6. Pip Marlow resigns
At the tail end of 2016, Microsoft announced that Pip Marlow would depart her role at the top of Microsoft Australia for a newly created position of chief executive officer, strategic innovation with Suncorp.
Marlow is being replaced by Steven Worrall who steps up from his role as Enterprise and Partner Group director to become the new Australian managing director on 1 January 2017, with Marlow set to exit by the end of January.
Worrall joined Microsoft in 2014, having previously led IBM’s Software business for the Asia Pacific region.
7. NFL Surface snafu
In October, New England Patriots Coach Bill Belichick, before a game against the Pittsburgh Steelers, said he "just can't take it anymore" and is now "done with the tablets".
The legendary coach was referring to the Microsoft Surface Pro 4 supplied to him by the NFL. He had previously complained about a string of issues with the technology, saying the Surface's performance was inconsistent and he'd prefer using printed photos. One connectivity failure occurred during the AFC Championship game.
Microsoft responded with a statement saying the sidelines of an NFL game are complex environments, and managing devices to work in them "is one of the toughest IT jobs on one of the world's biggest stages".
Microsoft paid US$400 million to the NFL in 2013 to put Surface tablets into the hands of coaches and players on the sidelines.
8. Advancing AI
While cloud rivals like Google and IBM sometimes get more attention for their efforts to develop and deploy artificial intelligence, Microsoft has long been a pioneer on that front.
The software giant has made great strides in recent years in developing AI and delivering the technology to consumers through Xbox, Bing and the Cortana digital assistant. Azure also offers one of the most comprehensive and effective platforms for implementing machine learning.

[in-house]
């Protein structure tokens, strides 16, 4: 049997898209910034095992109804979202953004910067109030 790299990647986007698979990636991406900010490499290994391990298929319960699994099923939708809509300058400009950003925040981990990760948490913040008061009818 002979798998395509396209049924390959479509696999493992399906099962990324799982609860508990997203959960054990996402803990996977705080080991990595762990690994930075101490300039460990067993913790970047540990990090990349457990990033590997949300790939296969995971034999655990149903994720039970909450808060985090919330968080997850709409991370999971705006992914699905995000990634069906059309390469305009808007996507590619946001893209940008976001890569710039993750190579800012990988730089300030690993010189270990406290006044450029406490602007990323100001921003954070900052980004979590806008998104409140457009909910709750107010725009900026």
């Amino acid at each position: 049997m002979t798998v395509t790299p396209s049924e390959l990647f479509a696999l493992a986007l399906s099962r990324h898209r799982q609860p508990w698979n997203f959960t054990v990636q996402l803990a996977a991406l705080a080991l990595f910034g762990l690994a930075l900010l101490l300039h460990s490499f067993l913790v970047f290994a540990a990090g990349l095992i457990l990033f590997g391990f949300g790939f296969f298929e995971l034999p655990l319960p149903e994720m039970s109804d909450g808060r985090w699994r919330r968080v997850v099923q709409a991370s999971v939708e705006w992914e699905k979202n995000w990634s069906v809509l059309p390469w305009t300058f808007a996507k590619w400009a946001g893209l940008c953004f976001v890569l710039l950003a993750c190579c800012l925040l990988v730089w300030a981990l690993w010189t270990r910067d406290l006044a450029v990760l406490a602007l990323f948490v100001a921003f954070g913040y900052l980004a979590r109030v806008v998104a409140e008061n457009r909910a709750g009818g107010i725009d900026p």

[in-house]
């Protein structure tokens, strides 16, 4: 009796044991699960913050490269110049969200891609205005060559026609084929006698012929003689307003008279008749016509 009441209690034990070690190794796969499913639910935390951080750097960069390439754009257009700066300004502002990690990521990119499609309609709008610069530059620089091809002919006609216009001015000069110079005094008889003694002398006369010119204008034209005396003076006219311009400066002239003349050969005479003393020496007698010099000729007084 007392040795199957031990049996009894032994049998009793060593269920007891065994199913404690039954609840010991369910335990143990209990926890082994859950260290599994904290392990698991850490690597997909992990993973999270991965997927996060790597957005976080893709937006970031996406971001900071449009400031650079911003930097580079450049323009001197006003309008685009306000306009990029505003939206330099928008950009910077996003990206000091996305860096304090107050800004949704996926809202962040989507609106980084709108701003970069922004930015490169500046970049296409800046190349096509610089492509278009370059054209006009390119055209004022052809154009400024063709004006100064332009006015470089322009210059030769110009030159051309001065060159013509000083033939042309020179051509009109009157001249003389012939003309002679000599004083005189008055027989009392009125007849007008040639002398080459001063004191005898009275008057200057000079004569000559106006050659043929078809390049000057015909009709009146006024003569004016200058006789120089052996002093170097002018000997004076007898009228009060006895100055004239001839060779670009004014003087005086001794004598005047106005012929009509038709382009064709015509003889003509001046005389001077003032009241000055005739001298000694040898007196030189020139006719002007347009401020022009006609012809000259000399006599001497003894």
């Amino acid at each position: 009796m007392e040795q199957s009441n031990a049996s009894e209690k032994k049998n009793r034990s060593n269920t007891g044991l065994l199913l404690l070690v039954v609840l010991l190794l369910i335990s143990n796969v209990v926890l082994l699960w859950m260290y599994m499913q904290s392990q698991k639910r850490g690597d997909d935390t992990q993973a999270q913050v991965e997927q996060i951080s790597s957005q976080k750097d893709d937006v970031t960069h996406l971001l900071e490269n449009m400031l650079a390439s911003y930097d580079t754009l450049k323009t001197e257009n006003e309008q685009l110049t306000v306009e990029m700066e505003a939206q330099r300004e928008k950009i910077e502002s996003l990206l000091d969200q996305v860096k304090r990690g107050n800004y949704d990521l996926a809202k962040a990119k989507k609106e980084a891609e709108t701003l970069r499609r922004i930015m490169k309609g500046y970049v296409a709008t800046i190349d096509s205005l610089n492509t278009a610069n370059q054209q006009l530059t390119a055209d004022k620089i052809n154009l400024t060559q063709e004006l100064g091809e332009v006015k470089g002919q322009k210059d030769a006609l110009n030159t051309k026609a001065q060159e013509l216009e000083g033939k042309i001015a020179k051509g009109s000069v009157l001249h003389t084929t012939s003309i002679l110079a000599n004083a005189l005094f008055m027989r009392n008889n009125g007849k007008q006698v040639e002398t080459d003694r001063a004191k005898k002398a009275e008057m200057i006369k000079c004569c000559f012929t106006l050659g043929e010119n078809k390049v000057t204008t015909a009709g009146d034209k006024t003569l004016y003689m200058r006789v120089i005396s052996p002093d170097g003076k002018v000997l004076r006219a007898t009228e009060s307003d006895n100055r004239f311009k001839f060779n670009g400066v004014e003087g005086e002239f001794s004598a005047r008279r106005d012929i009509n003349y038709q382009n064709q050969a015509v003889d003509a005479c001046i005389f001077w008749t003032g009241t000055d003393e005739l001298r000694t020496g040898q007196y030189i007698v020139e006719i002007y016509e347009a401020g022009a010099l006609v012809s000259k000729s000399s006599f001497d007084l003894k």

In November, Microsoft released the N-Series of Azure instances designed to power computationally intensive AI workloads. At the same time, Microsoft joined OpenAI, a non-profit partly founded by Tesla CEO Elon Musk that looks to avert any potential harm to humanity resulting from artificial intelligence.
OpenAI got a sweetheart deal to use N-Series instances for its own research.
9. Windows 10 upgrade backlash
The goal was ambitious, but the process has not been without hiccups.
In late 2015, Microsoft touted its new operating system as working on any device, then embarked on a campaign, heavily leveraging its channel, to deploy Windows 10 on a billion devices within a couple of years.
That schedule has been pushed back as customers have complained about aggressive upgrade methods, as well as compatibility risks.
Despite some backlash, by the end of September 400 million machines were running Windows 10.
10. Blockbuster LinkedIn acquisition
Microsoft announced the company's largest-ever acquisition in June.
The deal to purchase LinkedIn, the world's largest social network for professionals, for US$26.2 billion was inked after beating out CRM rival Salesforce in a bidding war. Microsoft paid a roughly 50 percent premium on the company's market capitalization.
Partners were ecstatic, seeing the unparalleled trove of data LinkedIn possesses on the global workforce as a potential differentiator for Microsoft's Dynamics CRM and other products.
LinkedIn reports some 433 million members. That massive customer base also presents a potential new market for the channel to sell Microsoft products.
The social network also consistently posts quarterly losses. The largest contributor to its revenue, by far, is a tool for recruiters it offers called Talent Solutions.